CDPs are increasingly essential to integrated digital marketing programs. Deploying these technologies reveals gaps and challenges throughout the entire enterprise and the digital supply chain serving the customer. If the customer cannot be fully understood from every point of view of the enterprise, it is not possible to serve them optimally. These gaps and challenges can only be remediated with board- and C-level resources and attention. If you are not serving your customers optimally, they will go to your competitor.
Successful use of customer data requires the development of a robust model, judicious selection of data, careful interpretation of analytics, and the ability to act on the results. Each of these steps poses its own challenges. By providing access to data from numerous systems in one database and supporting the systems that can produce an appropriate customer experience, the CDP overcomes the limitations imposed by fragmented point solutions and presents a holistic approach to customer interactions.
CUSTOMER DATA MODEL CHALLENGES
A customer data model identifies the factors that a marketer believes to be important in
understanding and predicting a customer’s behavior. Without a model, there is no way to systematically segment customers into groups and test the effectiveness of different marketing strategies. A data model captures a variety of data, from unambiguous, clearly defined attributes like name, address, and demographic details to data that can be derived and inferred through interactions and by processing data produced by other systems.
The data model contains attributes that might be created when an event occurs—for example, when a customer’s purchases exceed a certain threshold. Or an attribute can be based on who the customer is and where they live. Segmentation models can be based on a combination of explicitly defined data points, such as purchase history, user-declared values (for example, an expressed preference), externally referenced information (subscription or membership information), and attributes and values that are inferred by comparison to large numbers of customers with similar characteristics. Some techniques find hidden or latent attributes, or create relationships based on numerous subtle data signals.
Data models can be mathematical, rules-based, visual, or based on a list of the relevant factors that are believed to produce certain behavior; for example, all people under the age of 40 will prefer slim-cut jeans and those over the age of 40 will prefer a looser fit. (This is not a valid general statement, but it could form the basis of a hypothesis that could then be tested.)
A data model represents the customer and the collective insights and understanding of their real world needs.
Creating a data model is a valuable exercise for non-technical specialists because it allows marketers to use language to describe what they know, believe, or can infer about their customer. These characteristics are converted to a structure that the system leverages (either capturing the details or defining rules and algorithms for inferring them). Data models can also inform marketers about the types of metrics they should track, and how well their strategy and specific campaigns are performing relative to a particular customer segment or characteristic.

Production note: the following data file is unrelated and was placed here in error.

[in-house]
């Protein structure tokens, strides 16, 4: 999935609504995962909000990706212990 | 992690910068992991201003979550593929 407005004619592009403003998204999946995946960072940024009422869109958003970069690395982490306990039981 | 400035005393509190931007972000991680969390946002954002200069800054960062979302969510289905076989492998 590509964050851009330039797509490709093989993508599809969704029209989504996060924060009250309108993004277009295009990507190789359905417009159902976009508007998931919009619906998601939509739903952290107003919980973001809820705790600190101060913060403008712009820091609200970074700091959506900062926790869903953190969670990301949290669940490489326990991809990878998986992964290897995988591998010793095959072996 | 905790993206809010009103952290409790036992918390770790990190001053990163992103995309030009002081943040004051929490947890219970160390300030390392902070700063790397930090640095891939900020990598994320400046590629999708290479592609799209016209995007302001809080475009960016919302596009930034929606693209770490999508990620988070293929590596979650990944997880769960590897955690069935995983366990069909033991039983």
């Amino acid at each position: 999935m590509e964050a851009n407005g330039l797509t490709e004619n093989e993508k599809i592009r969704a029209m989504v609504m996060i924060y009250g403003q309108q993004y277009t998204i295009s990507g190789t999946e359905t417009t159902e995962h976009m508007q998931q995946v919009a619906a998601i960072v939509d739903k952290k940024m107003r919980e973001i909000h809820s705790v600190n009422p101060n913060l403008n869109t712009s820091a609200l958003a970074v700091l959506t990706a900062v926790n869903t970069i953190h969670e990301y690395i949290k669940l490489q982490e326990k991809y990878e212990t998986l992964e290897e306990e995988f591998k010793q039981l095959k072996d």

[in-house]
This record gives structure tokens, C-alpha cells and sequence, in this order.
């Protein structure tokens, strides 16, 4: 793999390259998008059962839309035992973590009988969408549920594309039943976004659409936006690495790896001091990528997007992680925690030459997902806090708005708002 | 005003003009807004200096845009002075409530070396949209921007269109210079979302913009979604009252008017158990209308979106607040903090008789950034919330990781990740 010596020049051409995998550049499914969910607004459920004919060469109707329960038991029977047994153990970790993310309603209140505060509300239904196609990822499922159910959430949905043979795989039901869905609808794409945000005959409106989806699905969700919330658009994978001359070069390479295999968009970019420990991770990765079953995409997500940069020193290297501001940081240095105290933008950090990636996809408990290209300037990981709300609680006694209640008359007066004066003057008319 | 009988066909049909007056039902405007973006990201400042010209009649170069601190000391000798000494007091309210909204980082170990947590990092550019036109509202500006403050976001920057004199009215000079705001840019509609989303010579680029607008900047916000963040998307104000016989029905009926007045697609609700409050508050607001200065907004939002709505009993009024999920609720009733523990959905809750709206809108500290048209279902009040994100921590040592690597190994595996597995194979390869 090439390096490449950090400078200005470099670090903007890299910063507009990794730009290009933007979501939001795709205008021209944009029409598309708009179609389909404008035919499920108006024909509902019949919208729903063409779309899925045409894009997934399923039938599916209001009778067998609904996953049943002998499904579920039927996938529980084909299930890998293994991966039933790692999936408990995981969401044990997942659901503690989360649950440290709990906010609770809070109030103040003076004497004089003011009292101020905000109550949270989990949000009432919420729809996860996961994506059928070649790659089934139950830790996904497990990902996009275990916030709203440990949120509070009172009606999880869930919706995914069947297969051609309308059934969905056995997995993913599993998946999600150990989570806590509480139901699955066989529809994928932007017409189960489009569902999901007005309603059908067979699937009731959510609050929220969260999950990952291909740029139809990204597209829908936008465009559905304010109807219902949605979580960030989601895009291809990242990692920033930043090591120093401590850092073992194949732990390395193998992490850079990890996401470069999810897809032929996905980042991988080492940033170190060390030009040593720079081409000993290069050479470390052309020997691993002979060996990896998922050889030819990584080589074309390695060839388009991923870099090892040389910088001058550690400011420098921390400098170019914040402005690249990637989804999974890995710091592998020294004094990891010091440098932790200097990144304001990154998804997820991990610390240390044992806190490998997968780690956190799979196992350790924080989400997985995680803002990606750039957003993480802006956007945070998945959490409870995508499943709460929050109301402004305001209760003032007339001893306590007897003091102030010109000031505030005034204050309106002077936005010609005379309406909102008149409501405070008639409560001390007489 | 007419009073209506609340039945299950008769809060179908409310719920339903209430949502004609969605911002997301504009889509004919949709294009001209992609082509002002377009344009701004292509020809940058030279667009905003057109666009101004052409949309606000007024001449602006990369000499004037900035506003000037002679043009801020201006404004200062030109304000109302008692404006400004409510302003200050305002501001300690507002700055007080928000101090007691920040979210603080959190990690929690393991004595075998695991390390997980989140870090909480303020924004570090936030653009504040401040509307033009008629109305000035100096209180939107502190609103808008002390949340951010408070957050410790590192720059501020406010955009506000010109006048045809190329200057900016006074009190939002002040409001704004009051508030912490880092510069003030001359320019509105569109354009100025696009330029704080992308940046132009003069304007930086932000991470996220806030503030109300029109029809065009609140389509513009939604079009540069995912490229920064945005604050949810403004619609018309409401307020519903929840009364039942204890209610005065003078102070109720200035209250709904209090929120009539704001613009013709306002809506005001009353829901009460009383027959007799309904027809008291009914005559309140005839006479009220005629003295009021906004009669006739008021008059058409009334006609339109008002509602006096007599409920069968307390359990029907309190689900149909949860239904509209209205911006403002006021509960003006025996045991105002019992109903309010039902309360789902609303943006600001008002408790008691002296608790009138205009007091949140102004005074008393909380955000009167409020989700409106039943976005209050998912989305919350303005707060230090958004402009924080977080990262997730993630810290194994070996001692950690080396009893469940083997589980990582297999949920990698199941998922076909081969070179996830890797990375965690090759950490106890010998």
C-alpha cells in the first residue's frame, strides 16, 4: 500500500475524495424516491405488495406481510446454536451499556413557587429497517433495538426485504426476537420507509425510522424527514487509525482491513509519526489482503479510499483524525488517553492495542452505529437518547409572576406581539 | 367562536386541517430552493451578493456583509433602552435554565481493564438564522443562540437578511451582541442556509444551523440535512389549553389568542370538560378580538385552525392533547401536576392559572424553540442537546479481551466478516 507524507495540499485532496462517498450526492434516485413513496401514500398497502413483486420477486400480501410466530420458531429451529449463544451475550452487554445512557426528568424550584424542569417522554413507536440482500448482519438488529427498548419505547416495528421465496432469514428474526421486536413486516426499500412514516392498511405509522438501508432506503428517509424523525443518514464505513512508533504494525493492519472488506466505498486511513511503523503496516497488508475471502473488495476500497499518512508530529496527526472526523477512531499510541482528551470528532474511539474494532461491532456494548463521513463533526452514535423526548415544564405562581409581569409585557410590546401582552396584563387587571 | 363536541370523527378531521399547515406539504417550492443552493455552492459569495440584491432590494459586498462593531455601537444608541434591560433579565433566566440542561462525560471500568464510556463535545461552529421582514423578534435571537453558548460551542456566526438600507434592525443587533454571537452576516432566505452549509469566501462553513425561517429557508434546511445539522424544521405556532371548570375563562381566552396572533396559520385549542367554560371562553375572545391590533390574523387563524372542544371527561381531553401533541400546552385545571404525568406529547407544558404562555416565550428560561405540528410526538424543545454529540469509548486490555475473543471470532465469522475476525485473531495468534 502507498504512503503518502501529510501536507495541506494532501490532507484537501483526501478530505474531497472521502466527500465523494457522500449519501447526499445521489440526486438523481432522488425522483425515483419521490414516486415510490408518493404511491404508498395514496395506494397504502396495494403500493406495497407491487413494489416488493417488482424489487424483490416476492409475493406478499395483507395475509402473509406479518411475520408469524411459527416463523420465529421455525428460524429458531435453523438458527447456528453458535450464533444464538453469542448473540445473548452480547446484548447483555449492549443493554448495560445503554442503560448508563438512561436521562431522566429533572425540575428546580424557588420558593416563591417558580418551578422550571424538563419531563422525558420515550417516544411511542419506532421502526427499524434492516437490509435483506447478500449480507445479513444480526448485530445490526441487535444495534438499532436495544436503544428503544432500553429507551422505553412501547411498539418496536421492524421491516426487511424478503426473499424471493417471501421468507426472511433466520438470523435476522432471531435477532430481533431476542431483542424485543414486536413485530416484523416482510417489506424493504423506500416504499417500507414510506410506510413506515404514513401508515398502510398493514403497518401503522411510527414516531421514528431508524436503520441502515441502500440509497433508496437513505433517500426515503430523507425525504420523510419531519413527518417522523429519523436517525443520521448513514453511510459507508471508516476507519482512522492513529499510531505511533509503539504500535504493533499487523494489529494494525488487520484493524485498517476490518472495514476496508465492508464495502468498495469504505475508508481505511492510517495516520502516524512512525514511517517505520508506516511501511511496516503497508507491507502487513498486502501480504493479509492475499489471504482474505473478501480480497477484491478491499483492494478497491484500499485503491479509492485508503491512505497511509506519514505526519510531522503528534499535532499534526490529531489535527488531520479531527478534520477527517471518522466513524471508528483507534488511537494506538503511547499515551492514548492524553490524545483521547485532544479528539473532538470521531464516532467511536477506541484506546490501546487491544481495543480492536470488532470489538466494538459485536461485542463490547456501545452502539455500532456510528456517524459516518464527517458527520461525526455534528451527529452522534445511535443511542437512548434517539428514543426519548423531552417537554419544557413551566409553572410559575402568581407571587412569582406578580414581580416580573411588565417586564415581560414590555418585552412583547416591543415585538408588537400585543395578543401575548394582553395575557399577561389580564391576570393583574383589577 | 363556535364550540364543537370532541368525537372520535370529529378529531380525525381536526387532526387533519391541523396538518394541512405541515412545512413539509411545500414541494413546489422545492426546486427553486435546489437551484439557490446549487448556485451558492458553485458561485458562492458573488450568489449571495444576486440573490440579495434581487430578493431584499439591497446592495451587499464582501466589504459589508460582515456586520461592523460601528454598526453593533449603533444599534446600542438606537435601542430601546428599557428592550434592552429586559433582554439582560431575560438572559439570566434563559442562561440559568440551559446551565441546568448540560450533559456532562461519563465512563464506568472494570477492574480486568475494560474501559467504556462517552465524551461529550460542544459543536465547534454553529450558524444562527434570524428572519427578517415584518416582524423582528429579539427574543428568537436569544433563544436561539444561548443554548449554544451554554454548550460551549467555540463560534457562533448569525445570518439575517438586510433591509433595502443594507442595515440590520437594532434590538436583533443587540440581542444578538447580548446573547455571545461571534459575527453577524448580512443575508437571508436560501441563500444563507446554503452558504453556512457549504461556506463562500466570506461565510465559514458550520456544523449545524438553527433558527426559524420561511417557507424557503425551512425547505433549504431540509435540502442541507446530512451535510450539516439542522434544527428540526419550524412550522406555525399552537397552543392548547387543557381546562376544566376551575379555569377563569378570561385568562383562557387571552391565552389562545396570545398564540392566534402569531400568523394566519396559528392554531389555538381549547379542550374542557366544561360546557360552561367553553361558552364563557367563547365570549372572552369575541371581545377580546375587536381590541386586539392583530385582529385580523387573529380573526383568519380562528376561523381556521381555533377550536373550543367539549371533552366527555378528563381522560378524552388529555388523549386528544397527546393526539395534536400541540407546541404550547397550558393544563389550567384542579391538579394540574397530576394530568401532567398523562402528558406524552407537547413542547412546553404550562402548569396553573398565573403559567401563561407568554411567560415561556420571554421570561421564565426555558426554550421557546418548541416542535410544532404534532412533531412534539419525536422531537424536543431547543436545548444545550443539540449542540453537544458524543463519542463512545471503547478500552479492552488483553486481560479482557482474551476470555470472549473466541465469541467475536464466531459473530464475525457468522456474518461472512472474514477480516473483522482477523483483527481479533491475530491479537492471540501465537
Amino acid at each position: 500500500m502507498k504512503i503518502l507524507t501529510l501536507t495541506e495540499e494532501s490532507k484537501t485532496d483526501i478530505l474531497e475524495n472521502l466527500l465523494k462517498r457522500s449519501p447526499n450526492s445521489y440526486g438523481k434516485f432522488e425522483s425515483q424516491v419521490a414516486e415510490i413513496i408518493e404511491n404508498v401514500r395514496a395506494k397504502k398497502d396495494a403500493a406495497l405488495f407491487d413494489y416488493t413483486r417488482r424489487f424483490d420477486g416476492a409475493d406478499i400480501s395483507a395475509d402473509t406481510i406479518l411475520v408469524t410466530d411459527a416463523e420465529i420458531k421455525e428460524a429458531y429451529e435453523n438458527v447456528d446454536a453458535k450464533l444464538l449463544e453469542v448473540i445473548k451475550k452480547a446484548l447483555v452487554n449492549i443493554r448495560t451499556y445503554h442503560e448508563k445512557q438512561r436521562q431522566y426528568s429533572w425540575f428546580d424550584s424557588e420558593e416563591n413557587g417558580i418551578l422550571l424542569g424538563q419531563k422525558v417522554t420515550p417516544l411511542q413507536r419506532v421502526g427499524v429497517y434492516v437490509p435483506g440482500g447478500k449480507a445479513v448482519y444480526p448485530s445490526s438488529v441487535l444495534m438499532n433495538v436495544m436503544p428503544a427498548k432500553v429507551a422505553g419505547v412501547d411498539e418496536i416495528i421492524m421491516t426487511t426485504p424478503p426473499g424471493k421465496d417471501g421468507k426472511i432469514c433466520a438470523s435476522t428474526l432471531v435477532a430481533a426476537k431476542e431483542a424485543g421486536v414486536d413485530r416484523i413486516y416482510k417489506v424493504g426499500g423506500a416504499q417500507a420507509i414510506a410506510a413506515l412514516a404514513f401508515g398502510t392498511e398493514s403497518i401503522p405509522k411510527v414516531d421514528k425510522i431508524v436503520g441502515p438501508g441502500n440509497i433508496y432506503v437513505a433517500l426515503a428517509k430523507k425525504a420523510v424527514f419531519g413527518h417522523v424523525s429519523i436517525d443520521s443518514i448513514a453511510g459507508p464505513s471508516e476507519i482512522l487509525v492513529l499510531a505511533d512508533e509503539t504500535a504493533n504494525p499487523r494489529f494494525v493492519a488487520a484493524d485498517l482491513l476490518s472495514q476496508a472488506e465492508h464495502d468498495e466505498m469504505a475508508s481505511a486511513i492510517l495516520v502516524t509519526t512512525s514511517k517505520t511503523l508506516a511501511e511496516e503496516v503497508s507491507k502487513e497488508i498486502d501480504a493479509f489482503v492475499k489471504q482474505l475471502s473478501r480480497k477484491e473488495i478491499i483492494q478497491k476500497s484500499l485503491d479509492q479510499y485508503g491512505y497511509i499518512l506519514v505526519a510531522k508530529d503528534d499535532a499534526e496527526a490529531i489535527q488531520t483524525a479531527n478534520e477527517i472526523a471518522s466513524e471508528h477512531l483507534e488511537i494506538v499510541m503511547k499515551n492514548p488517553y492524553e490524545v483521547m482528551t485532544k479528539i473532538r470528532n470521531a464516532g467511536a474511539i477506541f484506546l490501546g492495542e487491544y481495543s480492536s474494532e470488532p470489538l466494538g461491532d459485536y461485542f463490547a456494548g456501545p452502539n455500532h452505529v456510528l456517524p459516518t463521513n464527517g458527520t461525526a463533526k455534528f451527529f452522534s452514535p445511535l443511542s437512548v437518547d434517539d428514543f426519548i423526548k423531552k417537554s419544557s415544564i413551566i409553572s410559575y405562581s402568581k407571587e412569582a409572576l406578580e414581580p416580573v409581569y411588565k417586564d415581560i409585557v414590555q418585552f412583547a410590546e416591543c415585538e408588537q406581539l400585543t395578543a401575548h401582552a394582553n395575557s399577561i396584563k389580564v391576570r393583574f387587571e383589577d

Customer data is usually collected from a large variety of systems that come from different vendors or, if homegrown, are created by different groups. Therefore, they will have varying formats, architectures, and naming conventions. As a result, customer data models could be inconsistent, which makes it challenging to create a unified model that incorporates meaningful data in actionable formats. For example, one system might define one customer at the individual level and another at the household level. If one system totals all of the purchases for multiple members and another tracks individual purchases, the analysis of sales per customer will produce different results.
Despite variations in the data, the model must contain enough detail and the correct attributes to support advanced functionality such as effectively predicting purchase patterns or recommending an appropriate product that meets the precise needs of the customer. A customer data model is analogous to a content data model (typically called a content model). Customer profiles contain attributes that are used by other systems to improve their outputs. For example, for personalization to work correctly, the model needs to provide signals to customer engagement systems that tell those systems how to differentiate the customer’s experience—what content to present, what products or solutions to offer, and the overall experience that will move them forward in their journey. What is it about the customer that can be captured as metadata (or attributes) in the customer data model and represented in the details of their profile that will drive a unique interaction? It might be the customer’s age, or whether they were active on social media, or whether they had children. The CDP stores data about the customer that can be leveraged by various downstream systems to predict and influence the customer’s behavior.
These signals can come from many sources. Some are based on explicit attributes such as demographics, content preferences, and account information (see Figure 2). Others come from subjective or behavioral attributes (see Figure 3). These might be interest profiles, past purchase behaviors, social media patterns, loyalty scores, and real-time website behaviors.